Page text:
Learning docker compose

In this post, I will explain how to do a simple application using docker-compose. It will be a Flask web application accessing a MariaDB database.

It will be simple, without data or any migration with the database. The focus in this post is to understand the docker-compose.

Flask application

I will use Flask to make a simple small application. It will have 2 endpoints. One is a “hello” static message and the other do a simple request to the database.

The structure will be the following:

├── application
│   ├── Dockerfile
│   └── src
│       ├── app.py
│       └── requirements.txt
└── docker-compose.yml
  • Dockerfile contains our image code.
  • app.py is our application.
  • requirements.txt have all packages required by our application.
  • docker-compose.yml orchestrate our two services (application and the database).

The example code is hosted in GitLab


Our application will have these 2 endpoints: / and /db.

import os
import pymysql.cursors
from flask import Flask

connection = pymysql.connect(host='database',

app = Flask(__name__)

def hello():
    return f'Application /'

def db():
    cur = connection.cursor()
    cur.execute("SELECT VERSION() AS db_version")

    version = cur.fetchone()

    return (f'Database /db<br />\n'
            f'Version of database: {version["db_version"]}')

The application uses the first examples found for flask and pymysql.

The / endpoint is just printing a simple text and /db is connecting to the server and getting the version.



This file only contains the project dependencies.


The Dockerfile has comments to help understand what it is doing. It is copying the src code to the image, installing the requirements and setting the startup command.

FROM python:3.7

# Copy full application to the image
# For real environments, consider customize .dockerignore
COPY src /opt/application

# This is to make it easier. The default PWD where you
# start when using your application
WORKDIR /opt/application

RUN pip install -r requirements.txt

# Run default flask, but allow remote access
CMD flask run --host=


This file will list our services and define how it integrates.

version: "3.7"

    build: application
      - database
      - "5000:5000"
      FLASK_DEBUG: "1"
      MYSQL_USER: "application"
      MYSQL_PASSWORD: "password"
      MYSQL_DATABASE: "application_db"
      - ./application/src:/opt/application

    image: mariadb:10.4
      MYSQL_DATABASE: "application_db"
      MYSQL_USER: "application"
      MYSQL_PASSWORD: "password"

For the database service, we are setting the image used and the environment variables that should be used. We don’t need modifications on it.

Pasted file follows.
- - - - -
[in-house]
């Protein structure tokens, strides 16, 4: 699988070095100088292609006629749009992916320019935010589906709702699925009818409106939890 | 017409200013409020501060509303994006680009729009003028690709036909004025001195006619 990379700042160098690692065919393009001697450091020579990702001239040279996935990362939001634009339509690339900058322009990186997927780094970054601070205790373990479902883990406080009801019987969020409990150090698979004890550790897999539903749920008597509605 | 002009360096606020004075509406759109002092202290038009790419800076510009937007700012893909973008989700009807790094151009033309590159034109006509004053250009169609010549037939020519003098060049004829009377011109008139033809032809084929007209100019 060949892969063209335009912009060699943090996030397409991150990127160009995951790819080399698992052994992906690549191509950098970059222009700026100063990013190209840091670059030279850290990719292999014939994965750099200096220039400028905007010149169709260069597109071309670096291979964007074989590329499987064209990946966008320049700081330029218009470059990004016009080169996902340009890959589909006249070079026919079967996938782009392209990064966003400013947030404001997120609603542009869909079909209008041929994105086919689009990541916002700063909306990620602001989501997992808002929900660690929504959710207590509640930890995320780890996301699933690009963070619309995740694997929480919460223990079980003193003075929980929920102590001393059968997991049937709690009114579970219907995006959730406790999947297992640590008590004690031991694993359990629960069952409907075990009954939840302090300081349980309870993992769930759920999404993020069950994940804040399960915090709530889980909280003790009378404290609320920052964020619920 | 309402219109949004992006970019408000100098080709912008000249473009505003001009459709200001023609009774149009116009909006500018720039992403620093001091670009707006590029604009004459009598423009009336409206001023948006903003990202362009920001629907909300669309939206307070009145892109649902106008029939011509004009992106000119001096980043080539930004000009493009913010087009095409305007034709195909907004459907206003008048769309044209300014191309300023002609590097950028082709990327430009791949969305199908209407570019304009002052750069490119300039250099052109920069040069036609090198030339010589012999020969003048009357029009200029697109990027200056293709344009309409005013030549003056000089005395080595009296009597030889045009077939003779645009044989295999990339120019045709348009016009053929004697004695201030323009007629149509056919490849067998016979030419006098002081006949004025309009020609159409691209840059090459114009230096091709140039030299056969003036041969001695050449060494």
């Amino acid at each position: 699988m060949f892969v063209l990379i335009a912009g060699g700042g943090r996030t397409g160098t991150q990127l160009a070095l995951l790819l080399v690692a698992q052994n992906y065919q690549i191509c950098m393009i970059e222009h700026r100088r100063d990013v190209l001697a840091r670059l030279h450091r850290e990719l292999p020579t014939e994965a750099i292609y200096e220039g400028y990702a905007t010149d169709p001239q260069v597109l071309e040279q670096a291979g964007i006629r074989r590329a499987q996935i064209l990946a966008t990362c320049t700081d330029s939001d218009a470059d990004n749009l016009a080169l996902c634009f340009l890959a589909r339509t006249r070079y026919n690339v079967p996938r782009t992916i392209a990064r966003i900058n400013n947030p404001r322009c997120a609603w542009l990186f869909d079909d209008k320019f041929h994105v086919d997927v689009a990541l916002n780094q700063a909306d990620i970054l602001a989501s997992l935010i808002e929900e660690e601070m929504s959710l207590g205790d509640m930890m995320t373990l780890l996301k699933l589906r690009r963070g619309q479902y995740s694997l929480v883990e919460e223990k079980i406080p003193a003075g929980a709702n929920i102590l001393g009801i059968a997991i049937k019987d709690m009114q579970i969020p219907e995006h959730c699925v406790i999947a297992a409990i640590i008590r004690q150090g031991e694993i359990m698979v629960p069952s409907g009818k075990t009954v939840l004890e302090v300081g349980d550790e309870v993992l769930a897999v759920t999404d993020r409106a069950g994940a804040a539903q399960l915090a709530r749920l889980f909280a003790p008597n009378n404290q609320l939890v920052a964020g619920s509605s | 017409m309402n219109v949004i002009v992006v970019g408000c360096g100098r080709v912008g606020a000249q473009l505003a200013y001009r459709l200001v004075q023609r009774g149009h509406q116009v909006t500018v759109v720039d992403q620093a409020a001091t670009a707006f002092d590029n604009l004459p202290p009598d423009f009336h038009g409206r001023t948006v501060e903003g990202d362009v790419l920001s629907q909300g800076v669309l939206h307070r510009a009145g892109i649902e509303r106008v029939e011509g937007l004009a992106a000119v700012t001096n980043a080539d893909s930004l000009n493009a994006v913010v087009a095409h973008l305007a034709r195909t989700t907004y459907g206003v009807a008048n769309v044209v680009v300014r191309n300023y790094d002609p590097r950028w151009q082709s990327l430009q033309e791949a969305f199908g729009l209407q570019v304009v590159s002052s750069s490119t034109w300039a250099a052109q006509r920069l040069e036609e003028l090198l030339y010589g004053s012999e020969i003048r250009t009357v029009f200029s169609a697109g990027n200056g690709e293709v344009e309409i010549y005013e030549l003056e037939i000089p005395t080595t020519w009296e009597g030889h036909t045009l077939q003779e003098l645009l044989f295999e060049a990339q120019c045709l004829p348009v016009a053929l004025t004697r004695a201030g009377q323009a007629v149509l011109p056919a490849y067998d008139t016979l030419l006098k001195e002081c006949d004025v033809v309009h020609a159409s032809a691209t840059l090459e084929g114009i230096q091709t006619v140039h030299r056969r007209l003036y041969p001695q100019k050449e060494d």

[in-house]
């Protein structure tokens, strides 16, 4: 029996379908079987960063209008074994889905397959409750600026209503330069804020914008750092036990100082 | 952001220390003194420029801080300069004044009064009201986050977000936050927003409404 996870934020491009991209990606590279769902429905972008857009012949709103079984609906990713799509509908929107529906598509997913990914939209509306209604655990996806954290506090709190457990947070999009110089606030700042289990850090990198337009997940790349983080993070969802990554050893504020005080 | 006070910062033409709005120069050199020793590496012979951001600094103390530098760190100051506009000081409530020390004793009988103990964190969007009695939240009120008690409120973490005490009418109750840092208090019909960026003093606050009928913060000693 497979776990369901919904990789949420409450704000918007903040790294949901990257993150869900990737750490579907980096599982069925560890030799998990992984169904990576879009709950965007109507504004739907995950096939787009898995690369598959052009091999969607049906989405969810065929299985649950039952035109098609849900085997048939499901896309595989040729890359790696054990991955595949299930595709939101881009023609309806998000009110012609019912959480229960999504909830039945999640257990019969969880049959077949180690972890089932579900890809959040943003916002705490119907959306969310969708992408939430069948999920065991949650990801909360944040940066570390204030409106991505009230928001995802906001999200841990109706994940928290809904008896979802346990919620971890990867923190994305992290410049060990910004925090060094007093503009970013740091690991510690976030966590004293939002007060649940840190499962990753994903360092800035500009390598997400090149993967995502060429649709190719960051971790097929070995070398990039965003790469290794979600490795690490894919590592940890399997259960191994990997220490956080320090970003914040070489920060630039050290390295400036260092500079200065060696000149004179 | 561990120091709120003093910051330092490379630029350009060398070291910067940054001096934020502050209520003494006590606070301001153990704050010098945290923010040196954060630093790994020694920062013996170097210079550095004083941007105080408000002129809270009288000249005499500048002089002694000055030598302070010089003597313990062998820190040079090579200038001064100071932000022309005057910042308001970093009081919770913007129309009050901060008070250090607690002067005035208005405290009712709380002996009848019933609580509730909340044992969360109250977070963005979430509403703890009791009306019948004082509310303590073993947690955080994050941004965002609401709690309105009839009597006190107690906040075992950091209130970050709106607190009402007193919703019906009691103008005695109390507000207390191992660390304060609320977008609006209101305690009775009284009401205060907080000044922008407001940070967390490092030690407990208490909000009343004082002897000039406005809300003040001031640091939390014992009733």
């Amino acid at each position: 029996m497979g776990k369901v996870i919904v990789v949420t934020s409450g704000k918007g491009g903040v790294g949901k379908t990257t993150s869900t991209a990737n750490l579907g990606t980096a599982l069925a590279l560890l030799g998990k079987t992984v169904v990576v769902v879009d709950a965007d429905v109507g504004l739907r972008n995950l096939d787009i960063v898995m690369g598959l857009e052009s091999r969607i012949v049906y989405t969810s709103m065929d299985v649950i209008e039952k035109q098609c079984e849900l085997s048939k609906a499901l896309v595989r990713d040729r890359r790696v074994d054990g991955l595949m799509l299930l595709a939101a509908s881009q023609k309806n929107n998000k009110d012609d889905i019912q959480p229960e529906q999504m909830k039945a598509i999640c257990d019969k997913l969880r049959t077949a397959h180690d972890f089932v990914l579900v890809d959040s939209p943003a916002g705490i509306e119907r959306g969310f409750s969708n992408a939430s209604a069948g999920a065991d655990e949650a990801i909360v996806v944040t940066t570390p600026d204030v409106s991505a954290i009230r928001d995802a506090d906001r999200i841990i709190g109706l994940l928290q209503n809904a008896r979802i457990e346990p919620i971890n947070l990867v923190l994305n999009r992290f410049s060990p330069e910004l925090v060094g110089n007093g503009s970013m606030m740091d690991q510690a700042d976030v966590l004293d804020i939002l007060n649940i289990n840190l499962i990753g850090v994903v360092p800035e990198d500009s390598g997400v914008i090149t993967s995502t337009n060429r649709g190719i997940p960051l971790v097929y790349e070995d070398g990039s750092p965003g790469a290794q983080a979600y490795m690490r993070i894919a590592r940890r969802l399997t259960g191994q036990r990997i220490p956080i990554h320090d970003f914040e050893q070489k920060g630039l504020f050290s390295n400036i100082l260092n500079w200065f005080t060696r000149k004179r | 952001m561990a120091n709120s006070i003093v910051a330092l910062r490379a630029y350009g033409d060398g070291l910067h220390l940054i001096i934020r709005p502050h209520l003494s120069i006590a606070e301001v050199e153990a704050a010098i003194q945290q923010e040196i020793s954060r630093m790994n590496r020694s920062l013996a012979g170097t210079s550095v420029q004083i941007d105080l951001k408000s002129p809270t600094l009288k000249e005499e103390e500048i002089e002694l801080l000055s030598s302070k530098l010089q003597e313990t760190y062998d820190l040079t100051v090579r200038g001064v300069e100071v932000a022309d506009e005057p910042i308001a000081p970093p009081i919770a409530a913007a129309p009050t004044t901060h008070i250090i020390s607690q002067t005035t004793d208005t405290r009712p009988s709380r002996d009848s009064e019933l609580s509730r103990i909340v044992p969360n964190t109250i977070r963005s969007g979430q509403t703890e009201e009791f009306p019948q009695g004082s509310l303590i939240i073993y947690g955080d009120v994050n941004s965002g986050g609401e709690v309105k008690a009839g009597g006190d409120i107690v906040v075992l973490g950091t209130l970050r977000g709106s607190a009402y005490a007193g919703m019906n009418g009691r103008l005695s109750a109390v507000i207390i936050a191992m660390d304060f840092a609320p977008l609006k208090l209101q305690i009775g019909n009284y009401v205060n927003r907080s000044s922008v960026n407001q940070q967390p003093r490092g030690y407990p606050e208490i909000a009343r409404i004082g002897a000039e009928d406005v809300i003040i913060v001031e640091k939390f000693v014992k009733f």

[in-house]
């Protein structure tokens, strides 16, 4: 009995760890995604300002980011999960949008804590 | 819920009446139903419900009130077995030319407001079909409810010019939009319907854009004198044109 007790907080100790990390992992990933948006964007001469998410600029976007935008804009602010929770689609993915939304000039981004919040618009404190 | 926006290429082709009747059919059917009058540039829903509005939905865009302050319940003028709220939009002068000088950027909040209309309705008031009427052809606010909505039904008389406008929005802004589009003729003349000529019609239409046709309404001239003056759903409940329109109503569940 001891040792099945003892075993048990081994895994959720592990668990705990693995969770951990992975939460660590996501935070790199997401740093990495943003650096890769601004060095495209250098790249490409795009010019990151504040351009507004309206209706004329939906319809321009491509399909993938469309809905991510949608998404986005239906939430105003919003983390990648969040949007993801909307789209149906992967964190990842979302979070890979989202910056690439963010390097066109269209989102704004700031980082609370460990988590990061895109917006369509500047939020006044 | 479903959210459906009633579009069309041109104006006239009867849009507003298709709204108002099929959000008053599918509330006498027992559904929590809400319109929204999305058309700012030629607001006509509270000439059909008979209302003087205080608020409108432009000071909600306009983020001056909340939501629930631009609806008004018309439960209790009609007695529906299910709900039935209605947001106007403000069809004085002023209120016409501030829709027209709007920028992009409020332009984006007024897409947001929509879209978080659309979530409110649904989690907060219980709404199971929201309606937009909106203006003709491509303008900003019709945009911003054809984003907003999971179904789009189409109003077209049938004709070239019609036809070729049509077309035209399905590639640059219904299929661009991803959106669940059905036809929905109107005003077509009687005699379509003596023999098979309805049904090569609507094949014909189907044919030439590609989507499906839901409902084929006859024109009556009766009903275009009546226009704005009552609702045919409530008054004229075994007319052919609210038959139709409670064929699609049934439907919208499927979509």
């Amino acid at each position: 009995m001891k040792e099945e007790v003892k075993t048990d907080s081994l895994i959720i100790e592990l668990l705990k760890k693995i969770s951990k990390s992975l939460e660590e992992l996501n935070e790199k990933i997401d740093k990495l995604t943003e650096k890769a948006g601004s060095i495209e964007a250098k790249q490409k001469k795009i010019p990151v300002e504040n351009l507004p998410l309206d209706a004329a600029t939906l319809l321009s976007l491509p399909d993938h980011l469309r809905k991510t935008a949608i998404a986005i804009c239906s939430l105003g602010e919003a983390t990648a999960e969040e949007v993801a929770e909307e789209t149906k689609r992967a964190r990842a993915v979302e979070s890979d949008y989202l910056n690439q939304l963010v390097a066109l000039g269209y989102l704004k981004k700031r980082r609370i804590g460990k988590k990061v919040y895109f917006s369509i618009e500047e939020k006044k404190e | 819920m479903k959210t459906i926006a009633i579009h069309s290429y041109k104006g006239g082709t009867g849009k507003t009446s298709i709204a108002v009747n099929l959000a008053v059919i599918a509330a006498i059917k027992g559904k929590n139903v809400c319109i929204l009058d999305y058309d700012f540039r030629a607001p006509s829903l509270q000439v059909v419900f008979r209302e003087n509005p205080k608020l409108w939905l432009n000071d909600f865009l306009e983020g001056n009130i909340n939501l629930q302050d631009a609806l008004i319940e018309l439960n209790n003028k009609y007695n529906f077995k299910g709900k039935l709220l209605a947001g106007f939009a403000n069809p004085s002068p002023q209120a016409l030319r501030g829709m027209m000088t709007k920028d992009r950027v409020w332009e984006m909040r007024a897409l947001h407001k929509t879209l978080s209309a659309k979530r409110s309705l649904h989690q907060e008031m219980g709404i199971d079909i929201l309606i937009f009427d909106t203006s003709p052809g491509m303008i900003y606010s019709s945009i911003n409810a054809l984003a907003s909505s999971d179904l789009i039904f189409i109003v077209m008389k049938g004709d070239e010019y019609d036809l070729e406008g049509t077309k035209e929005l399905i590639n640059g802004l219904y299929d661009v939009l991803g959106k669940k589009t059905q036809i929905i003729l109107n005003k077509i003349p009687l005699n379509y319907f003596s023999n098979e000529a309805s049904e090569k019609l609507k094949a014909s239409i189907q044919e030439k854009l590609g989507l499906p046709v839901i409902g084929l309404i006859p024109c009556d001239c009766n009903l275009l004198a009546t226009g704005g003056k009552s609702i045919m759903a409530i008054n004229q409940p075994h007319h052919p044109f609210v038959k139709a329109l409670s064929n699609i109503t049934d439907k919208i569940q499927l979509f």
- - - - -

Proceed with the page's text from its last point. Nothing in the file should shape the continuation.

But we do need modifications in our application (described in our Dockerfile).

  • build: application defines where our Dockerfile is located. It will create an image based on it.
  • links: is a list of the connections between the services. Our application needs to connect to the database.
  • ports: is a list of the ports open to your host (your computer). In the example, if I access localhost:5000 at my local browser it will respond from the localhost:5000 of the container.
  • environment: is a list of all the environment variables passed to the container.
  • volumes: is the list of volumes used. Here, I am mounting the source code in the container image. The reason for that is because I did it as a development environment. If I change it in my host, it will change in the container, too. It reloads in flask also because of my env var FLASK_DEBUG: "1".


With all files there, you just need to run docker-compose up.

Static page


Page requesting to the database


Some tricks

Run in background

You can run docker-compose up -d. So, your terminal is not locked to the docker. If you want to see the logs, just run docker-compose logs (to see all logs), docker-compose logs -f (to see messages and follow the output) or docker-compose logs application (to filter the logs of a service).

Compose network

Not sure if you realized that, but we didn’t need to map the database host. Docker already created an internal network and mapped properly.

It happened because we linked the database:

      - database

And we used the same name in the database hostname in the application.


Debug container

You can also connect to the container to inspect it. You can run docker-compose exec application bash.

Change ports

You don’t need to be using port 5000 in your host. You can set a different one in any of those. (e.g. in docker-compose.yml file, could change to 8000:5000)

Changing the Dockerfile

If you make changes that affect the image, you will need to re-build the image.

For example, if you start the project (docker-compose up) and update the requirements.txt.

You can do that running docker-compose build.